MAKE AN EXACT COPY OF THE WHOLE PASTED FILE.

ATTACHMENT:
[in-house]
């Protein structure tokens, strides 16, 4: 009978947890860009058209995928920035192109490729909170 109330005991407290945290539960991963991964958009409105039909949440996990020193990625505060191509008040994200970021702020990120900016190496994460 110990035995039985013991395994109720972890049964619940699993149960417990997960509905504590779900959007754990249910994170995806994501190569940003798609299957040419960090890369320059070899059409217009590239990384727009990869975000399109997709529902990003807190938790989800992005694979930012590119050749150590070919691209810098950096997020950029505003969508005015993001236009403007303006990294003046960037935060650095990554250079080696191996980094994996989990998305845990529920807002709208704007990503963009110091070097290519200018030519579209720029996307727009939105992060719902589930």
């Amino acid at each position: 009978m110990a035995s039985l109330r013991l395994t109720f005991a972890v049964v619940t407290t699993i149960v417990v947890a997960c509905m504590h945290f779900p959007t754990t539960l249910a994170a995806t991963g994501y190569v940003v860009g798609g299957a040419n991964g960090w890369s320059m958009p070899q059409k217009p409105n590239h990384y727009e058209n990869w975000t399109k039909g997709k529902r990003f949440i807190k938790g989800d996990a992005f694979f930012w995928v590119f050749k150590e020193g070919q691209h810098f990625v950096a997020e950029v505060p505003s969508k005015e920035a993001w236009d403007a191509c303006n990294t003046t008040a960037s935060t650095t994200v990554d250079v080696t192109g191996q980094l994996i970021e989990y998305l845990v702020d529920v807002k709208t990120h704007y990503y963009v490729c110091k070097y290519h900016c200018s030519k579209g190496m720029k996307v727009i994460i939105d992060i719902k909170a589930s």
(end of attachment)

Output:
[in-house]
């Protein structure tokens, strides 16, 4: 009978947890860009058209995928920035192109490729909170 109330005991407290945290539960991963991964958009409105039909949440996990020193990625505060191509008040994200970021702020990120900016190496994460 110990035995039985013991395994109720972890049964619940699993149960417990997960509905504590779900959007754990249910994170995806994501190569940003798609299957040419960090890369320059070899059409217009590239990384727009990869975000399109997709529902990003807190938790989800992005694979930012590119050749150590070919691209810098950096997020950029505003969508005015993001236009403007303006990294003046960037935060650095990554250079080696191996980094994996989990998305845990529920807002709208704007990503963009110091070097290519200018030519579209720029996307727009939105992060719902589930």
């Amino acid at each position: 009978m110990a035995s039985l109330r013991l395994t109720f005991a972890v049964v619940t407290t699993i149960v417990v947890a997960c509905m504590h945290f779900p959007t754990t539960l249910a994170a995806t991963g994501y190569v940003v860009g798609g299957a040419n991964g960090w890369s320059m958009p070899q059409k217009p409105n590239h990384y727009e058209n990869w975000t399109k039909g997709k529902r990003f949440i807190k938790g989800d996990a992005f694979f930012w995928v590119f050749k150590e020193g070919q691209h810098f990625v950096a997020e950029v505060p505003s969508k005015e920035a993001w236009d403007a191509c303006n990294t003046t008040a960037s935060t650095t994200v990554d250079v080696t192109g191996q980094l994996i970021e989990y998305l845990v702020d529920v807002k709208t990120h704007y990503y963009v490729c110091k070097y290519h900016c200018s030519k579209g190496m720029k996307v727009i994460i939105d992060i719902k909170a589930s």